I’m delighted that Joshua Jadon has joined TIPM again for more book cover design tips.
We have all heard the old saying about not judging a book by its cover, but unfortunately, most readers do exactly that. They skim over the bookshelf and they only pick up a couple of books out of the hundreds they may read the title of. Then they take one look at the front cover and put it back! We’ve all done it and then we find out from our friends that “X” book is the ‘best thing I’ve ever read’ so we pick it up despite that awful cover design and realize it’s amazing! Unfortunately, a lot of books will never get that second chance and if your book is one of them with a less than stellar cover … it may never be taken off the shelf. So what do you do?
Make it Colorful
People don’t want to look at a book that’s all in black and white. Even if it’s a long chapter book and you don’t have any pictures (because most adult books don’t), they don’t want a cover that has no pictures. Sure, there are times when you can get away with just a few words on the cover, but make them interesting to look at. Adding some color and changes in texture or shape can help. If you have a picture though, even if the book takes place before color photography, people like the idea of color.
Don’t Go Too Over the Top
If you have too many colors and images or too many things going on, people are going to pass over your book. The reason isn’t that it’s uninteresting; it’s just that it’s too confusing and they don’t really understand what’s going on. As with many things, less is going to be more. You can fill up the entire space if you want, just make sure that it’s done in a way that makes sense and all the pieces fit together. It can even be a bit of a puzzle, and items don’t seem related, as long as they don’t also seem to be overwhelming.
Make it Relate
When people are looking at a cover, they don’t want to see a picture of Pluto on your romance book (unless it takes place on Pluto) or pictures of rockets on your book about the 1920s. They want something that really makes them think or gets them excited about what’s inside. Writing a crime mystery? Put a tantalizing clue on the cover. A romance? Give them an image of the characters.
Make it Unique
This is possibly one of the most important things about having a great cover design. You want to make sure that the cover is different from what other people have and that means being sure it’s not a copyrighted photo. Nothing can turn a potential reader off quite like a bad stock photo or one they have seen on another book cover. People want to see that you have put a little work into it and that means creating something for yourself, not just taking a freebie image off a website.
Don’t Be Afraid to Hire A Pro
One of the best things you can do is hire someone who really knows what they’re doing. After all, there’s a reason other people are paying them, right? These are people who will take a look at your book, get an understanding of what it’s about and come up with a unique idea. Or they can take your idea and turn it into something good (you know, if you’re looking for an awesome dragon on the cover and all you can draw is stick people).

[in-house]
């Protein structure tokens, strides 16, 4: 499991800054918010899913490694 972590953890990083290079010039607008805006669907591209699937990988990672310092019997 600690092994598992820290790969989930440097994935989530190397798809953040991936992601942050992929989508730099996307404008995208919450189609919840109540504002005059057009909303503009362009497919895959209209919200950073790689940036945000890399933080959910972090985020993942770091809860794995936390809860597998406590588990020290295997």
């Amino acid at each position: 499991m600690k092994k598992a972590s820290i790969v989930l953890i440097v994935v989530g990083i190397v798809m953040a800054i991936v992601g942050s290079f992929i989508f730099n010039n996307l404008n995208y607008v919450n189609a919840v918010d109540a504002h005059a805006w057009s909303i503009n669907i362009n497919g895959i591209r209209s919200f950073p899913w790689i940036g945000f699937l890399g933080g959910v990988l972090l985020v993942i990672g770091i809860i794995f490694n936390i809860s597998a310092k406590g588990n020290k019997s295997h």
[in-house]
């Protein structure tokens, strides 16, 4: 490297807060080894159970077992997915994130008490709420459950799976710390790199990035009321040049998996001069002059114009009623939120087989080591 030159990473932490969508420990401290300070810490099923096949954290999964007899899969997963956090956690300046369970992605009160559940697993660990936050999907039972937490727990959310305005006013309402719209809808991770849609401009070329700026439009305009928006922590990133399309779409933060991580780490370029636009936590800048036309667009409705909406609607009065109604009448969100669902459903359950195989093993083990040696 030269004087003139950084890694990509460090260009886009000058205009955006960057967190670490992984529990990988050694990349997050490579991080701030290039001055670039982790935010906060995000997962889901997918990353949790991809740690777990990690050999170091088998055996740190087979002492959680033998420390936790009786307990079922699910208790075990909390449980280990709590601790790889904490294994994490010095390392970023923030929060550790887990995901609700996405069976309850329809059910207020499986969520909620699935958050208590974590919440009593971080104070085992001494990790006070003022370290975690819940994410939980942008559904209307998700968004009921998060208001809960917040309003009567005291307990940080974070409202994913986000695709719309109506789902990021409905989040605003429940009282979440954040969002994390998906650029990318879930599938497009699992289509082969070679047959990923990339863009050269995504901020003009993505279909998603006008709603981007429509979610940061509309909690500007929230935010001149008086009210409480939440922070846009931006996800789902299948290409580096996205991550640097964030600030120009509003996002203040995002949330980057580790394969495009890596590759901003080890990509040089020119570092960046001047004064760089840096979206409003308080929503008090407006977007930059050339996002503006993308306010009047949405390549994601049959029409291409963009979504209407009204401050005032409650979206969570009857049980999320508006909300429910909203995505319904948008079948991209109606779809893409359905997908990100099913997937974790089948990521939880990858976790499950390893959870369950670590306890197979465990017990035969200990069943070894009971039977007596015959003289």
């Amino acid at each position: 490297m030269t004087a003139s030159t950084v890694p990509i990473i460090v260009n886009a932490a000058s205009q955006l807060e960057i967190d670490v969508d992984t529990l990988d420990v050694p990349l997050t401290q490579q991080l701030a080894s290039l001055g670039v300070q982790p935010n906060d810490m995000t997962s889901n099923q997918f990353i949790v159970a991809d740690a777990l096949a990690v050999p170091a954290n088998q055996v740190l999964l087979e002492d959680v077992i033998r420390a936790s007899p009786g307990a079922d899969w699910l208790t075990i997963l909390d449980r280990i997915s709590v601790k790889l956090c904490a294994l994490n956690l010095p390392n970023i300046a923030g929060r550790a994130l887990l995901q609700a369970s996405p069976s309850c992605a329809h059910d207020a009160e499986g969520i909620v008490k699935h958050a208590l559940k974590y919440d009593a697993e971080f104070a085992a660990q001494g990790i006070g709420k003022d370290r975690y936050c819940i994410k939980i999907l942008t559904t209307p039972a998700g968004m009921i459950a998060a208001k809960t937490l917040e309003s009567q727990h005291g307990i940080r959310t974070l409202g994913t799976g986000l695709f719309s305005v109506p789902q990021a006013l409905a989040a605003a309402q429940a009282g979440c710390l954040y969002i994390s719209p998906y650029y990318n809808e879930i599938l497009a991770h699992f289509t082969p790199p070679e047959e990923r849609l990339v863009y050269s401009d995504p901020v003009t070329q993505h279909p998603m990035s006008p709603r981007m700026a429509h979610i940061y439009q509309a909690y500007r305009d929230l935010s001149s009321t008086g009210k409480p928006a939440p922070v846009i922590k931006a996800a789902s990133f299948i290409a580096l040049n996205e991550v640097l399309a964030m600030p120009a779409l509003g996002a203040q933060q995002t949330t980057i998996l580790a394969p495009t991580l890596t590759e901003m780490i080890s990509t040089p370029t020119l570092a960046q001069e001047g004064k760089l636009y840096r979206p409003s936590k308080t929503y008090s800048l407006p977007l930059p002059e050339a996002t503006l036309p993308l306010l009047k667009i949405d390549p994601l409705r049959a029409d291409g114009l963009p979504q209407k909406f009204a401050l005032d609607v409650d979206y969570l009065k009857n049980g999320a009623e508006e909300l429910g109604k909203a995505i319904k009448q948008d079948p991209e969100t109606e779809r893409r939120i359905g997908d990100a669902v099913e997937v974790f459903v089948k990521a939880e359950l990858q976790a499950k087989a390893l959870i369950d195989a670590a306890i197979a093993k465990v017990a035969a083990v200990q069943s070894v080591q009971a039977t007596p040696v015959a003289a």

Make Them Think
You can choose to put something a little more obscure on the cover too. Something that maybe doesn’t look like it relates at first glance but really does when you get into it. For example, think about the book Snow White and the Seven Dwarves. Pretend you’d never read the book and you pick it up to find that there’s a giant apple on the cover. Wouldn’t you be interested to know what that apple means? A pretty girl or a dwarf would just make sense, but an apple would make you think. This kind of reference can draw people in as well (so long as it’s well done).
Get Some Feedback
The very best thing you can do is come up with a couple options and take a look at them. Design the entire thing even if you use stock photos for the start of it, just so you can get an idea of what you want and where you’ll put things like the title, a tagline or your own name. If you can, get complete concept drawings and show them to your friends and family to get their input. It’s going to be all up to you in the end, but for the short term, you’re definitely going to want others to let you know what they would think if they saw the book on a shelf.
Don’t let your book sit unread on a library shelf or unpurchased on a bookstore shelf just because it doesn’t have the type of cover design that people are looking for. There’s so much available if you just take a little time, and the masterpiece you’ve poured your heart and soul into is one that definitely deserves to be read. Make sure no one is judging it unfairly by the cover.
Joshua Jadon is a book cover designer for New York Times and internationally bestselling authors of all genres. In 2013, after attending Central Michigan University for 2 months, he decided to drop out and pursue book cover design full-time. Joshua currently operates out of Grand Rapids, Michigan and loves to spend his time chipping away at the computer, traveling, writing, being with family, listening to music, and learning new things.